MACA 2020: Agricultural Investment, Today and Into the Future

Investment in agriculture around the globe has been fairly steady over the past decade. Furthermore, the industry can expect to continuing seeing more investment dollars heading its way beyond 2020.


This was the message delivered to virtual attendees of the annual Mid America CropLife Association meeting from Philippe de Laperouse, Managing Director of Highquest Partners. Laperouse spent his time on the meeting’s agenda detailing the findings from his company’s report on the state of global investment in food and agriculture.

As for why this level of investment has taken place in food and agriculture, Laperouse says two primary factors are at work. The first ties back to overall production.

“We see an increasing nexus between agricultural production and large scale food production as investors see shifts in consumer trends related to both,” he said. “This is definitely driving investment dollars.”

The second trend ties to technology. “Many venture capital investors see agriculture and its increasing use of new technology as a way of furthering the investment many of them already have in these emerging technologies by moving into new areas of use.”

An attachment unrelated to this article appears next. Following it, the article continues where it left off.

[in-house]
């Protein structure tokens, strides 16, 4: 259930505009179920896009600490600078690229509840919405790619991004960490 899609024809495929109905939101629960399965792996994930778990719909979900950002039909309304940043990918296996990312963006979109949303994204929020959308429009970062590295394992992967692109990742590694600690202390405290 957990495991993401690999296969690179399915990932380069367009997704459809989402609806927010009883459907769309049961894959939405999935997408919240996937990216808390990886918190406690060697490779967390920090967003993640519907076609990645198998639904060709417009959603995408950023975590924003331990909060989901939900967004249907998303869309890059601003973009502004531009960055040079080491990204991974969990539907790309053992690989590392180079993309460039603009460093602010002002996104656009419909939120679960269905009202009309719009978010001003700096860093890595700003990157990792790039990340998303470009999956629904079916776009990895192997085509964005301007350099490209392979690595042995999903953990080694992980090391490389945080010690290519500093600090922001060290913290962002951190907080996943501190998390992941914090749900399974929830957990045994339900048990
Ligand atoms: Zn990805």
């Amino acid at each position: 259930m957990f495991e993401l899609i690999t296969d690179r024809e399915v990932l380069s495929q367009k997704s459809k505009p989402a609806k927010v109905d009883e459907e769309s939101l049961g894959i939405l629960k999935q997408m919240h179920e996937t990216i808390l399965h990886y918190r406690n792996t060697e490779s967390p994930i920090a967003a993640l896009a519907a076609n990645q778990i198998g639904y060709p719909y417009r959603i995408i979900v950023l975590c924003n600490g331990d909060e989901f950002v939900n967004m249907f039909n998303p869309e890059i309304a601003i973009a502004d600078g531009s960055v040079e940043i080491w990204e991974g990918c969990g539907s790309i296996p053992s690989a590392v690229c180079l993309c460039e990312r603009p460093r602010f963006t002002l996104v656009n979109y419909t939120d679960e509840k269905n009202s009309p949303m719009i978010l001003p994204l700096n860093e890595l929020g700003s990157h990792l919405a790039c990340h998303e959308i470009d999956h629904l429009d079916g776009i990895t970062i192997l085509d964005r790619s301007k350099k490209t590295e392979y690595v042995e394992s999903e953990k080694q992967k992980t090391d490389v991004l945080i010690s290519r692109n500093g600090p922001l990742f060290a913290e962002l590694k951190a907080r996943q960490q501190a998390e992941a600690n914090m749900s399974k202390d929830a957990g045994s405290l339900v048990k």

Perhaps significantly, the overall economic uncertainty created by the continuing COVID-19 pandemic seems to have not put a damper on food and agricultural investment. “In fact, we think that the food and agricultural industries have a role to play in mitigating the risk of future pandemics,” said Laperouse. “That’s because any improvements in crop yields will reduce the pressures on arable land use. This could keep encroachment on new frontiers and little contacted animal populations from taking place, which is where many of the risks for new pandemics tend to come from.”

With this in mind, Laperouse spelled out for attendees in what areas Highquest Partners foresees food and agricultural investment taking place moving through the rest of 2020 and beyond. This includes alternative protein sources, “impossible foods” (such as the Impossible Whopper from Burger King), indoor/vertical farming models, sustainability, and the accelerated adoption of robotics and artificial intelligence as a way for the food and agricultural sectors to lessen their dependence upon a limited human labor pool.

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“There will also be investment in logistics handling and infrastructure reconfigurations by food and agriculture,” said Laperouse. “We’ve already seen this part of both markets suffer disruptions during the COVID-19 pandemic, so investing in new and different ways to keep products moving across the landscape will make sense.”